IOWA CITY, Iowa - Adam Haluska is thriving.
The former all-Big Ten guard at Iowa, the league’s leading scorer in 2006-07, is 38, married and the father of four children between the ages of 2 and 13. He’s a successful financial advisor in Coralville and is also vice president of the board of education in Solon.
“When we knew we were going to land in Eastern Iowa, we had a ton of people who said we had to check out Solon,” Haluska said. “Great schools, good people, close to the Iowa City-Cedar Rapids corridor. And when we landed, we didn’t know how good we had it until our kids started going through the school district. All the things going on with education, all the opportunities with the fine arts and athletics. It’s a small town but there’s really a lot of big things happening.”
There was a time in his life when Haluska thought his professional career might dribble down a different path. But fate has a way taking us down different roads.
Just like many players looking forward to Thursday’s NBA Draft, Haluska was in their shoes in June of 2007. He averaged 20.5 points as a senior, but most mock drafts didn’t have him among the 60 players projected to go in the two-round affair. He did work out for New Orleans four days before the draft.
Haluska was enjoying the evening with his family in Carroll, hardly paying attention to the draft. The Haluskas went inside around 10:30 p.m., turned on the TV and watched draft coverage. A few minutes later, Adam went to New Orleans in the second round, the 43rd player selected. He was the first Iowa player selected since J.R. Koch was taken by the New York Knicks in the second round in 1999.
Adam went on to play in four preseason games for New Orleans before getting traded to Houston. He was eventually released.
“It was more of a financial kind of trade,” Haluska said. “They were trying to get rid of some salary space.”
Adam ended up in Des Moines, playing for the Iowa Energy in the D-League in 2008. He weighed some opportunities to play overseas, but Kendra was pregnant with their first child and they wanted to stay closer to home.
A daughter, Jerzey, was born in the summer of 2008, then Adam signed a deal to play the 2008-09 season for Hapoel Jersalem in the Israeli League. But Haluska’s health didn’t cooperate.
He broke a foot, then had to have surgery for two different sports hernias. That, and being away from family for a year, led to another change of plans.
“If you’re living overseas, it can be a great living and you can have a great career,” said Haluska, pointing to former Iowa teammate Greg Brunner as an example. “We loved it, but that was a year without seeing our families in person.”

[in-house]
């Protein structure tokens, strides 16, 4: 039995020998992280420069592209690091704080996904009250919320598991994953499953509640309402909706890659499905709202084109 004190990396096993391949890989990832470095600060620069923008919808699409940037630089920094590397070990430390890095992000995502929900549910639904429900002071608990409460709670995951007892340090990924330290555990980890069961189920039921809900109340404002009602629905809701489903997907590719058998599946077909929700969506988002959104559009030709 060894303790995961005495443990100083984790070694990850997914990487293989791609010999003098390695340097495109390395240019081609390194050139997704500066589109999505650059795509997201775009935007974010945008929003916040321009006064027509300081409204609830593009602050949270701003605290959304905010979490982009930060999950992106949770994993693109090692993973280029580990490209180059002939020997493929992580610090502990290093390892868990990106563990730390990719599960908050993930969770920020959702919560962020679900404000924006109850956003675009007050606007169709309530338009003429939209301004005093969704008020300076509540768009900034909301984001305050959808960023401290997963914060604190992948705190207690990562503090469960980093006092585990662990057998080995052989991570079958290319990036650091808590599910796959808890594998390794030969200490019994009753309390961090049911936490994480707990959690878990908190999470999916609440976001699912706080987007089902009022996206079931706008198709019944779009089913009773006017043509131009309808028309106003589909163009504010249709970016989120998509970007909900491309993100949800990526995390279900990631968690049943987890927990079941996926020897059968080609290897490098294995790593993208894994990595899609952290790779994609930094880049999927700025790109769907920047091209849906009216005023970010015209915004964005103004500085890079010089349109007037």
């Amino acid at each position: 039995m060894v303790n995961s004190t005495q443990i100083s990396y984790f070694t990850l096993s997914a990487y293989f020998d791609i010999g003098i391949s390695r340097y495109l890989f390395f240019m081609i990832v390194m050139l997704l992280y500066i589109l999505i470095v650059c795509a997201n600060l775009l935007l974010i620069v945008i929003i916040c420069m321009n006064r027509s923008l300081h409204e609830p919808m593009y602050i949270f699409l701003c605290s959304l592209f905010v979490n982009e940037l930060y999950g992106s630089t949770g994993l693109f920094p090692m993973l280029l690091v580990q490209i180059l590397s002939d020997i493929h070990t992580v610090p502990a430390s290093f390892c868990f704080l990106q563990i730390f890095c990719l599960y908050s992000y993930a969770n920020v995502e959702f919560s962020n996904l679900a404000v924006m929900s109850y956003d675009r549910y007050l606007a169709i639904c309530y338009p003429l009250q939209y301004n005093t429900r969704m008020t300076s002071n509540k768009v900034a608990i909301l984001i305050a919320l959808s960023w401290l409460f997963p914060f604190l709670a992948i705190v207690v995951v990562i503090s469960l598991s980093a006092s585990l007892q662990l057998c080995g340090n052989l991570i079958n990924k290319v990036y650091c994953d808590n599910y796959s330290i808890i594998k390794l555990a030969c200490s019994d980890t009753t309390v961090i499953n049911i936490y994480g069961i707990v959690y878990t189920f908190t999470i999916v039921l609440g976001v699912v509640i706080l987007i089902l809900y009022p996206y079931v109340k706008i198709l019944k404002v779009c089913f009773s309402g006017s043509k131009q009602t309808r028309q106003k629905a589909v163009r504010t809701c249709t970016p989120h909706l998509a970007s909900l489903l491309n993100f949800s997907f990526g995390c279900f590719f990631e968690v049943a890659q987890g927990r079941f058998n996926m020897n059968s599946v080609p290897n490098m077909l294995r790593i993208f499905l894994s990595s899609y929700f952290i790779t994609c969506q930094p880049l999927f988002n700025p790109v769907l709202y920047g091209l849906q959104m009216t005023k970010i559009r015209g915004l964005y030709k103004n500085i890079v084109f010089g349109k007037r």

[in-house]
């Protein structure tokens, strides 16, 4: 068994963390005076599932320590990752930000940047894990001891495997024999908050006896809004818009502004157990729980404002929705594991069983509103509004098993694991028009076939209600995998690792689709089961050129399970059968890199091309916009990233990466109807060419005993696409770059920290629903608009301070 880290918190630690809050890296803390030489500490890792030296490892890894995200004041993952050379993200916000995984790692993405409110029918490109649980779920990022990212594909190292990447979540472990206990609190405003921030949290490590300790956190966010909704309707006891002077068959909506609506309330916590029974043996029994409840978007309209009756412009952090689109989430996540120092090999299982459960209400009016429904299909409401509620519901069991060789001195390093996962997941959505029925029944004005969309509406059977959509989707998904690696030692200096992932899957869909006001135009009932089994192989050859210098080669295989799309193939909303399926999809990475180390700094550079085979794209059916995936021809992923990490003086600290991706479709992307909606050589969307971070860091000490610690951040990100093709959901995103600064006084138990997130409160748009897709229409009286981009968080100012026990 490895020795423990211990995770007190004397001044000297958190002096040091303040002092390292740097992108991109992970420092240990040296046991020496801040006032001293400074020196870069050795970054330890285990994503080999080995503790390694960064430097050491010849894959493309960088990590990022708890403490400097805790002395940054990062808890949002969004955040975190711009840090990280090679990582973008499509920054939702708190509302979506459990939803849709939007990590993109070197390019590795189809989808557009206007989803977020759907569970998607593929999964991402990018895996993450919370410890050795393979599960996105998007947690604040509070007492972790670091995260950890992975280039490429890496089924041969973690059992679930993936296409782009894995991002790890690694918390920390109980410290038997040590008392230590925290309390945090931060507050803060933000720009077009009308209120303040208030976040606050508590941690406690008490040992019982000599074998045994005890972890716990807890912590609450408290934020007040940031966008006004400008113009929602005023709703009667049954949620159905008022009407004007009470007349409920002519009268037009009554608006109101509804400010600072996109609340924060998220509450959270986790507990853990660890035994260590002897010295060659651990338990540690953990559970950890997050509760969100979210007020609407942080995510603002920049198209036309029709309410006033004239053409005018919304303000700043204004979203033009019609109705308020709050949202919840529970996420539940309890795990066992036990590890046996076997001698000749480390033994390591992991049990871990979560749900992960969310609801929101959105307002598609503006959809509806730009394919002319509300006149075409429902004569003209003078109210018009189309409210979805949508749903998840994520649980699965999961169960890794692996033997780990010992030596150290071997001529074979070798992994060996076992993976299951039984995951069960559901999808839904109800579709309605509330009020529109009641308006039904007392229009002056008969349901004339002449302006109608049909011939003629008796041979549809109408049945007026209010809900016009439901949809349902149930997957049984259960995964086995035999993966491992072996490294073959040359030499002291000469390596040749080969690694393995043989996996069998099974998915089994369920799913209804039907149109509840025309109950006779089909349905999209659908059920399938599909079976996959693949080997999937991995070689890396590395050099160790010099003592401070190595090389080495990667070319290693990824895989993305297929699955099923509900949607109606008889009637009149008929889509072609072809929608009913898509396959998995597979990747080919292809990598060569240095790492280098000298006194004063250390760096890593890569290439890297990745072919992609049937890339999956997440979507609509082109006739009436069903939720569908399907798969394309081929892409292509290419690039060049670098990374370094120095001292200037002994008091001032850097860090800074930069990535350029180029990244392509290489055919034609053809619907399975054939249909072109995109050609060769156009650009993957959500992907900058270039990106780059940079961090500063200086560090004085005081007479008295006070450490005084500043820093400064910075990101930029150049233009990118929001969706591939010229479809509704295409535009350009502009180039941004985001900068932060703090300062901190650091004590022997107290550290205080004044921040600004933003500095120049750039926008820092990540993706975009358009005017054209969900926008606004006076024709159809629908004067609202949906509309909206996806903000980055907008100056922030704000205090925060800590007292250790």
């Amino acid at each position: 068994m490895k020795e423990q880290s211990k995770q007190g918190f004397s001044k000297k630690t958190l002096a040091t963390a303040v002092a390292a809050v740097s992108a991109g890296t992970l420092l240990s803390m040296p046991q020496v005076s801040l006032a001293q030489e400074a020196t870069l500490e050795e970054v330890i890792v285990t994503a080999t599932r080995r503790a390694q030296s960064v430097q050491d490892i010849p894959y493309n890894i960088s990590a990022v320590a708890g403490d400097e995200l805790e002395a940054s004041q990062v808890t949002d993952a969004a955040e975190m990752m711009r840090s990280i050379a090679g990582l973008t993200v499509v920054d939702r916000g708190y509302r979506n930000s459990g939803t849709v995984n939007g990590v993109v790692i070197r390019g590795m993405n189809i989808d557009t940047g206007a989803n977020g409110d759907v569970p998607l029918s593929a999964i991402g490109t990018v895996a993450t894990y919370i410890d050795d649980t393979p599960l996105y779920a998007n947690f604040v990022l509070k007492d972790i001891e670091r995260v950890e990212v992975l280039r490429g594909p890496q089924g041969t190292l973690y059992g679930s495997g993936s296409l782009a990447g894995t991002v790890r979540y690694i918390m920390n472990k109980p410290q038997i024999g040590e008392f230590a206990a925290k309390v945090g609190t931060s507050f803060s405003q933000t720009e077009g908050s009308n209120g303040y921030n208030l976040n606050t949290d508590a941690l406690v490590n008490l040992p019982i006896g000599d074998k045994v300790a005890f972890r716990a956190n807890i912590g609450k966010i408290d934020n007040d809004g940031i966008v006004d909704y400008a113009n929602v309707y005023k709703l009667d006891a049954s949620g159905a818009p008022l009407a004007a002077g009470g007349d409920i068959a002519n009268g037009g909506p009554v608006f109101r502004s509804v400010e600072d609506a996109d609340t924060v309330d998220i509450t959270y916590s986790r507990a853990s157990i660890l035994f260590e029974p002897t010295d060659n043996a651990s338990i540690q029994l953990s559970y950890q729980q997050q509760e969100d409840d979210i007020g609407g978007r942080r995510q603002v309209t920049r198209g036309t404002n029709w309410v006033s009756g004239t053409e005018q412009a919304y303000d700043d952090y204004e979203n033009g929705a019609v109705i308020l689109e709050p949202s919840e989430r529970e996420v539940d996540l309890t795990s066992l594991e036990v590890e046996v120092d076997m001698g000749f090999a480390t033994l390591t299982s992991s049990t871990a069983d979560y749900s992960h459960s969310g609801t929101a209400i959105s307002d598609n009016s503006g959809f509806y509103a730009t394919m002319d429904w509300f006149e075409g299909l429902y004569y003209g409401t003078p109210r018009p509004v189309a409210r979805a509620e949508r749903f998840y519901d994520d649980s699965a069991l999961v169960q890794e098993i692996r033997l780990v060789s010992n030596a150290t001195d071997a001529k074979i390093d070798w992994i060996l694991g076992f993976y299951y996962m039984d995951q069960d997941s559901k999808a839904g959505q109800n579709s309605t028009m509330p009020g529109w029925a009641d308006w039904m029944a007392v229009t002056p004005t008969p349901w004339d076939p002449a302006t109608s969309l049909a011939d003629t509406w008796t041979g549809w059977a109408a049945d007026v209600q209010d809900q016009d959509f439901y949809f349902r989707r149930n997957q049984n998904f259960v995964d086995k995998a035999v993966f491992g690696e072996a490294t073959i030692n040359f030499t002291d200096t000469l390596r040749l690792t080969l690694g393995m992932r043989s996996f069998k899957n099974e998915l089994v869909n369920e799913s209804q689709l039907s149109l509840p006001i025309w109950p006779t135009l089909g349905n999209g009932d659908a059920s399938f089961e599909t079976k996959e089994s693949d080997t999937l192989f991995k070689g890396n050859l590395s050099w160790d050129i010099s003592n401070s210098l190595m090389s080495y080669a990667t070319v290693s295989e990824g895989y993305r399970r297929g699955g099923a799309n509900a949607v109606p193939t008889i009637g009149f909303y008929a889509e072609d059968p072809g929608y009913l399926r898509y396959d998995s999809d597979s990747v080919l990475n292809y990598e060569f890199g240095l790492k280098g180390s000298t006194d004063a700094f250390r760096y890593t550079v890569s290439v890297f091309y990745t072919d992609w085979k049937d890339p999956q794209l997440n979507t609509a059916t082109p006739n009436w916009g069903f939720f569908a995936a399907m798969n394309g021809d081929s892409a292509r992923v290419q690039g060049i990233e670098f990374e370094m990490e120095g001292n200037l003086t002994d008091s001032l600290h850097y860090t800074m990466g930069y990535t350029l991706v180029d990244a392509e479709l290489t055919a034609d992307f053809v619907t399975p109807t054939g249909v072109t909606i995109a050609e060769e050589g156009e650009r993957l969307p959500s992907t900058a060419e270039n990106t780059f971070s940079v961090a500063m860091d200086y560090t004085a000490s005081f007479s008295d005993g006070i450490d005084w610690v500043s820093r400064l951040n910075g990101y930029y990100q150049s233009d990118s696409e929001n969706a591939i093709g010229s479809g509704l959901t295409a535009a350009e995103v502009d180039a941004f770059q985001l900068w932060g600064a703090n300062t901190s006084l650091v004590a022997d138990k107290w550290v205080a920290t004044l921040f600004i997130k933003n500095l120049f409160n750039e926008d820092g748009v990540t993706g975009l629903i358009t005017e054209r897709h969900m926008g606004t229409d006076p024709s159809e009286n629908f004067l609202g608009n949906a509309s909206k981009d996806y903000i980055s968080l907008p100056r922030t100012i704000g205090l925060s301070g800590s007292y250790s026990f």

Adam and Kendra went to Israel with a plan to stay there for five years, save as much money as possible and then come home.
“But at the end of the day I knew, “Hey, if I want to start a business or work on my career, I've got to get started at some point,’ ” Haluska said. “Might as well start when the kids are young and not five years later.”
Adam, who had been named the Academic All-American of the Year in 2007 when he had a 3.5 grade-point average in finance and marketing, got his licenses to become a financial advisor.
But Haluska was healthy again, and the desire to give professional basketball one more shot still burned inside. Adam signed a free-agent deal with Dallas and went to training camp with the team in the fall of 2009.
“When I was there I had a couple of really good preseason games and I was playing well in practice,” said Haluska, a 6-foot-5 guard who scored 1,578 points in his three seasons at Iowa. “The guys in the front office were telling me, “You’ve just got to wait your turn. At some point the guys ahead of you are going to have a night off. They’re going to have back pain or something and you’re going to get your time. When that happened, I was out three months with an ankle injury. It takes a little bit of luck.”
Haluska knew the odds of making the NBA became greater with each passing season.
“Once you’re on the outside looking in, it’s so hard to get in,” Haluska said. “There are so many great players out there. It’s crazy. It’s a hard club to be a part of.”
With basketball dreams over, the Haluskas moved to Solon and Adam invested himself into his new profession. And as the family grew, Haluska added more to his plate.
“Having young kids in the district and a family that was in education, I kind of got nudged by a few people in the district to put my name into the hat for school board,” said Adam, whose father, Steve and uncle, Mike, were school administrators.
Haluska is now the board’s vice president, a demanding position in today’s world.
“It is a tough job, especially with COVID and everything else that’s happened,” Adam said. “There’s a lot of polarizing things out there. But at the forefront, kids are the most important thing. And you’ve got to make sure you have top quality teachers. We keep and retain the best, and that’s hard to do here in the corridor where other districts can maybe pay or offer a little more. But it’s a good place. And when you know it’s home you want to invest in it and do your part.”